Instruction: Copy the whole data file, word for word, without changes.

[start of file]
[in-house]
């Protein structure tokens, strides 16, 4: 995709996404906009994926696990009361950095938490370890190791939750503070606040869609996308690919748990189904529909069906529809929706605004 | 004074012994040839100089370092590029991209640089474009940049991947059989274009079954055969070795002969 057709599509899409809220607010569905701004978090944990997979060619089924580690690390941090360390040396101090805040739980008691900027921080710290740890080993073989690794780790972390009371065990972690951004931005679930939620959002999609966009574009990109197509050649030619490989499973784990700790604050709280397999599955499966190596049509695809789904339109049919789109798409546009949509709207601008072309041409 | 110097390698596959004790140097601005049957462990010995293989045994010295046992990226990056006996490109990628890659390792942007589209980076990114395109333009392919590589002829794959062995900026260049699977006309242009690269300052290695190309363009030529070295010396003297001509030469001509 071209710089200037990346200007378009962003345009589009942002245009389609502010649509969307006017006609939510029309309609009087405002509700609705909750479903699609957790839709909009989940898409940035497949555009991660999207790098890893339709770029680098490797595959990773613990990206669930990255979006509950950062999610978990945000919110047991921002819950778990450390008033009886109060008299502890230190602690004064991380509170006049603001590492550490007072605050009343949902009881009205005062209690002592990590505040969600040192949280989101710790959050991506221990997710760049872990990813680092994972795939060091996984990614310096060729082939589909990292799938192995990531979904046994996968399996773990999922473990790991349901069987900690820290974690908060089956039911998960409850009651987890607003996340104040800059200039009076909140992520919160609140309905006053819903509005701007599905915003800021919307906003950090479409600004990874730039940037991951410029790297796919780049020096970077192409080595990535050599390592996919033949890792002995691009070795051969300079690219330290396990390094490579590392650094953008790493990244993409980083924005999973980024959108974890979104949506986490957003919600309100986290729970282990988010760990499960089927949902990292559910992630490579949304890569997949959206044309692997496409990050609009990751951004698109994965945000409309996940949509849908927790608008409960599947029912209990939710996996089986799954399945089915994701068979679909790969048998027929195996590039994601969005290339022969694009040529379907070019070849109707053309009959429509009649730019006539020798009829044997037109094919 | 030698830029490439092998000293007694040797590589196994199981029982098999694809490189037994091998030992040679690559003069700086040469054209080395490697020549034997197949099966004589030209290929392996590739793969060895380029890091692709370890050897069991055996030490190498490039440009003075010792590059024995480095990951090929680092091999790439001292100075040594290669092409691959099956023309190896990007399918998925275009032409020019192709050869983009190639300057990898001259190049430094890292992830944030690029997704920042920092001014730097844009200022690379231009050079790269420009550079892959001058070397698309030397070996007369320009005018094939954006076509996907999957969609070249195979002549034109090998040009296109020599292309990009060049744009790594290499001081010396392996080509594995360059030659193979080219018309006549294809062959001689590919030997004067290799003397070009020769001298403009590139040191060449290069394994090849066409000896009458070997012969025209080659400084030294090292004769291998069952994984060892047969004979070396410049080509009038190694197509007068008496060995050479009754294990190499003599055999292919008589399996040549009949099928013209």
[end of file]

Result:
[in-house]
């Protein structure tokens, strides 16, 4: 995709996404906009994926696990009361950095938490370890190791939750503070606040869609996308690919748990189904529909069906529809929706605004 | 004074012994040839100089370092590029991209640089474009940049991947059989274009079954055969070795002969 057709599509899409809220607010569905701004978090944990997979060619089924580690690390941090360390040396101090805040739980008691900027921080710290740890080993073989690794780790972390009371065990972690951004931005679930939620959002999609966009574009990109197509050649030619490989499973784990700790604050709280397999599955499966190596049509695809789904339109049919789109798409546009949509709207601008072309041409 | 110097390698596959004790140097601005049957462990010995293989045994010295046992990226990056006996490109990628890659390792942007589209980076990114395109333009392919590589002829794959062995900026260049699977006309242009690269300052290695190309363009030529070295010396003297001509030469001509 071209710089200037990346200007378009962003345009589009942002245009389609502010649509969307006017006609939510029309309609009087405002509700609705909750479903699609957790839709909009989940898409940035497949555009991660999207790098890893339709770029680098490797595959990773613990990206669930990255979006509950950062999610978990945000919110047991921002819950778990450390008033009886109060008299502890230190602690004064991380509170006049603001590492550490007072605050009343949902009881009205005062209690002592990590505040969600040192949280989101710790959050991506221990997710760049872990990813680092994972795939060091996984990614310096060729082939589909990292799938192995990531979904046994996968399996773990999922473990790991349901069987900690820290974690908060089956039911998960409850009651987890607003996340104040800059200039009076909140992520919160609140309905006053819903509005701007599905915003800021919307906003950090479409600004990874730039940037991951410029790297796919780049020096970077192409080595990535050599390592996919033949890792002995691009070795051969300079690219330290396990390094490579590392650094953008790493990244993409980083924005999973980024959108974890979104949506986490957003919600309100986290729970282990988010760990499960089927949902990292559910992630490579949304890569997949959206044309692997496409990050609009990751951004698109994965945000409309996940949509849908927790608008409960599947029912209990939710996996089986799954399945089915994701068979679909790969048998027929195996590039994601969005290339022969694009040529379907070019070849109707053309009959429509009649730019006539020798009829044997037109094919 | 030698830029490439092998000293007694040797590589196994199981029982098999694809490189037994091998030992040679690559003069700086040469054209080395490697020549034997197949099966004589030209290929392996590739793969060895380029890091692709370890050897069991055996030490190498490039440009003075010792590059024995480095990951090929680092091999790439001292100075040594290669092409691959099956023309190896990007399918998925275009032409020019192709050869983009190639300057990898001259190049430094890292992830944030690029997704920042920092001014730097844009200022690379231009050079790269420009550079892959001058070397698309030397070996007369320009005018094939954006076509996907999957969609070249195979002549034109090998040009296109020599292309990009060049744009790594290499001081010396392996080509594995360059030659193979080219018309006549294809062959001689590919030997004067290799003397070009020769001298403009590139040191060449290069394994090849066409000896009458070997012969025209080659400084030294090292004769291998069952994984060892047969004979070396410049080509009038190694197509007068008496060995050479009754294990190499003599055999292919008589399996040549009949099928013209």